This was a German counter-offensive after the Soviet success of the ‘Lower Silesian Offensive Operation’ by Marshal Sovetskogo Soyuza Ivan S. Konev’s 1st Ukrainian Front in February 1945 (1/12 March 1945).
The development of this offensive to the west had seen the northern wing of Konev’s forces make further gains, closing up to the Neisse river. This had left a long exposed flank to the south and east in the Sudeten mountains, still held by the forces of General Friedrich Schulz’s 17th Army, which could be a threat to the proposed Soviet advance on Berlin.
Generalfeldmarschall Ferdinand Schörner, commanding Heeresgruppe ‘Mitte’, began to reinforce Schulz’s formation during February for a counterattack against the spearheads of General Polkovnik Pavel S. Rybalko’s 3rd Guards Tank Army, which had reached and taken Lauban during the ‘Lower Silesian Offensive Operation’. General Friedrich Kirchner’s LVII Panzerkorps and General Karl Decker’s XXXIX Panzerkorps were now grouped under the command of General Walter Nehring’s 4th Panzerarmee, which started a two-pronged attack on 1 March, with Generalmajor Theodor Kretschmer’s 17th Panzerdivision and Generalmajor Erich von Hassenstein’s Führer-Grenadierdivision attacking in the north, and Generalmajor Heinrich-Georg Hax’s 8th Panzerdivision in the south.
The 3rd Guards Tank Army was initially caught by surprise, though by 3 March the German forces found themselves threatened by Soviet counterattacks from Naumberg. As a result, Nehring decided on a more limited plan of encirclement.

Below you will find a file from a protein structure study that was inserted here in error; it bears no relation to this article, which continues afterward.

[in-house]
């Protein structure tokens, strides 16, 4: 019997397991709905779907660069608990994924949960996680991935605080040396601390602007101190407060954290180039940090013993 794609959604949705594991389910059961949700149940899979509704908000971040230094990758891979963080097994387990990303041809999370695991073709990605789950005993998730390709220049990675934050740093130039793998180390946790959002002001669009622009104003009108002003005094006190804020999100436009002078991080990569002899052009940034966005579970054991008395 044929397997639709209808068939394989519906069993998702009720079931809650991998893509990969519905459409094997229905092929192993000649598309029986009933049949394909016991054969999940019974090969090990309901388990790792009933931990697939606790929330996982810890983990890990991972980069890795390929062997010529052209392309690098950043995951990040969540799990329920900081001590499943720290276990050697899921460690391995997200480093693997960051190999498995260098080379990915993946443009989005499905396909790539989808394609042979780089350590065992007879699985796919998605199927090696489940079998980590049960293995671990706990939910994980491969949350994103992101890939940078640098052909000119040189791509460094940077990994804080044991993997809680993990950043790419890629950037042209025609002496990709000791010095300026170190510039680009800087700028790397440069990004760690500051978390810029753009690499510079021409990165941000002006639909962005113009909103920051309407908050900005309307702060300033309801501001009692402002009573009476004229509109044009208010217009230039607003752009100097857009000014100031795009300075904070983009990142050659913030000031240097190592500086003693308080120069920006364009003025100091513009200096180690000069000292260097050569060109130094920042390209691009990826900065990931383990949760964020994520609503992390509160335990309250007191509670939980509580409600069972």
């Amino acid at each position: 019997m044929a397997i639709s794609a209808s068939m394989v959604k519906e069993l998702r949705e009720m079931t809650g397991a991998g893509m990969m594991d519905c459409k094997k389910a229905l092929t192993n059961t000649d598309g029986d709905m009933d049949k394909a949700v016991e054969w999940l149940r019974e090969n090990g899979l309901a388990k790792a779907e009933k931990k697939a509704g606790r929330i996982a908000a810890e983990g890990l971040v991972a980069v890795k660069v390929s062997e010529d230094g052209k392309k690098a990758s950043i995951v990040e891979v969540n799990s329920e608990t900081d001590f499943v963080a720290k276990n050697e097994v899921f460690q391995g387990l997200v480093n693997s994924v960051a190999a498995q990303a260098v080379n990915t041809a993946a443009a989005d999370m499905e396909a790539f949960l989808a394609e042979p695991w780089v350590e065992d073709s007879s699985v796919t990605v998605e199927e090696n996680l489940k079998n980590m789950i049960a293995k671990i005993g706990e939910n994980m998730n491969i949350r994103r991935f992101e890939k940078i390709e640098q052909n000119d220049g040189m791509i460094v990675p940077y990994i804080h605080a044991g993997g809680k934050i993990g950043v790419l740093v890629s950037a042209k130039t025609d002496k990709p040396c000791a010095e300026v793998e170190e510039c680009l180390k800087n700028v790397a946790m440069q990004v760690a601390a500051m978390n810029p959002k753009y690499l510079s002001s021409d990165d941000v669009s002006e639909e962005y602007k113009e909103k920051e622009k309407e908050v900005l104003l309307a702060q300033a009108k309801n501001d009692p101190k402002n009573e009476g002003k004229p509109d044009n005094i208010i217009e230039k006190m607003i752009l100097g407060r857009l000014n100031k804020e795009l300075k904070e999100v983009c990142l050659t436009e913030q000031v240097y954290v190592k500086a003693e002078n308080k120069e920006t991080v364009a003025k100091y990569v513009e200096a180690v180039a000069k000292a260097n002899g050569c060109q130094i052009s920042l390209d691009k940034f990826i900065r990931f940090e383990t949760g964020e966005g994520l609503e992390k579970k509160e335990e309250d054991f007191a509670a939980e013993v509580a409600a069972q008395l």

To avoid being cut off, Rybalko’s troops evacuated Lauban, which was retaken by Generalleutnant Otto-Hermann Brucker’s 6th Volksgrenadierdivision. By 4 March the encirclement had been closed, though large numbers of Soviet troops were able to escape, and within four days the trapped force had been destroyed in no-quarter fighting as the Germans refused to take prisoners. Despite the extremely limited nature of the victory, the recapture of Lauban was presented as a great success by German propaganda.
Schörner made preparations for a further attack to the south-east at Striegau, and this was launched on 9 March. Though there were not enough forces available for a double envelopment, the Germans were able to penetrate through the Soviet lines and cut off elements of General Polkovnik Aleksei S. Zhadov’s 5th Guards Army on the night of 11/12 March: there was panic among the trapped troops, who were massacred by the Germans as they tried to escape. Schörner began to organise a more ambitious offensive in the north to relieve the defenders of the besieged city of Breslau, moving Nehring’s divisions to the north from Lauban by rail, but Konev acted decisively to regain the initiative in Silesia.
Shifting General Polkovnik Dmitri D. Lelyushenko’s 4th Tank Army from the northern flank of his front, he redeployed it near Grottkau in order to spearhead a major attack into Upper Silesia, neutralising the threat to the left flank of his forces and taking the area around Ratibor.